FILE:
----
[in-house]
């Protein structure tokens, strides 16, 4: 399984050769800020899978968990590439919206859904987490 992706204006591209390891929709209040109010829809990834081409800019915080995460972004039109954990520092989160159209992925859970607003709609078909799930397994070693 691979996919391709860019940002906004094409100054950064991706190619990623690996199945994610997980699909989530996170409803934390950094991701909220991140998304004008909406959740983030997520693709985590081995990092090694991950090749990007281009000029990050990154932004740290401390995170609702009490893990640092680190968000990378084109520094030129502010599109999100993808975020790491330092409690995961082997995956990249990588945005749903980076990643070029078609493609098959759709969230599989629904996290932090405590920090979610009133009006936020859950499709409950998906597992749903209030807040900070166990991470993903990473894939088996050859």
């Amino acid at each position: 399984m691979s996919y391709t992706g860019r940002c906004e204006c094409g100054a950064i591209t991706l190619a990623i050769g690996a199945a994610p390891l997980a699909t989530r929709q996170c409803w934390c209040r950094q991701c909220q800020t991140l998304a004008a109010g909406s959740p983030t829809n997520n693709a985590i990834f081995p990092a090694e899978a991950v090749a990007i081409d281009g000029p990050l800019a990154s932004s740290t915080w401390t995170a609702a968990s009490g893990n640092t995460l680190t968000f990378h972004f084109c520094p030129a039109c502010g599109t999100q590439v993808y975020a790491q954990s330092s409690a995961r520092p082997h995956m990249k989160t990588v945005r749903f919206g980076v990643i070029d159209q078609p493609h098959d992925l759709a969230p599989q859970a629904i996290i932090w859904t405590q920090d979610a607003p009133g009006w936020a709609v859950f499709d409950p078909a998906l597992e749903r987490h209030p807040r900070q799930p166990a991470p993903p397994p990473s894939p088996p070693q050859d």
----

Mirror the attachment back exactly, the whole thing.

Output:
[in-house]
């Protein structure tokens, strides 16, 4: 399984050769800020899978968990590439919206859904987490 992706204006591209390891929709209040109010829809990834081409800019915080995460972004039109954990520092989160159209992925859970607003709609078909799930397994070693 691979996919391709860019940002906004094409100054950064991706190619990623690996199945994610997980699909989530996170409803934390950094991701909220991140998304004008909406959740983030997520693709985590081995990092090694991950090749990007281009000029990050990154932004740290401390995170609702009490893990640092680190968000990378084109520094030129502010599109999100993808975020790491330092409690995961082997995956990249990588945005749903980076990643070029078609493609098959759709969230599989629904996290932090405590920090979610009133009006936020859950499709409950998906597992749903209030807040900070166990991470993903990473894939088996050859």
């Amino acid at each position: 399984m691979s996919y391709t992706g860019r940002c906004e204006c094409g100054a950064i591209t991706l190619a990623i050769g690996a199945a994610p390891l997980a699909t989530r929709q996170c409803w934390c209040r950094q991701c909220q800020t991140l998304a004008a109010g909406s959740p983030t829809n997520n693709a985590i990834f081995p990092a090694e899978a991950v090749a990007i081409d281009g000029p990050l800019a990154s932004s740290t915080w401390t995170a609702a968990s009490g893990n640092t995460l680190t968000f990378h972004f084109c520094p030129a039109c502010g599109t999100q590439v993808y975020a790491q954990s330092s409690a995961r520092p082997h995956m990249k989160t990588v945005r749903f919206g980076v990643i070029d159209q078609p493609h098959d992925l759709a969230p599989q859970a629904i996290i932090w859904t405590q920090d979610a607003p009133g009006w936020a709609v859950f499709d409950p078909a998906l597992e749903r987490h209030p807040r900070q799930p166990a991470p993903p397994p990473s894939p088996p070693q050859d």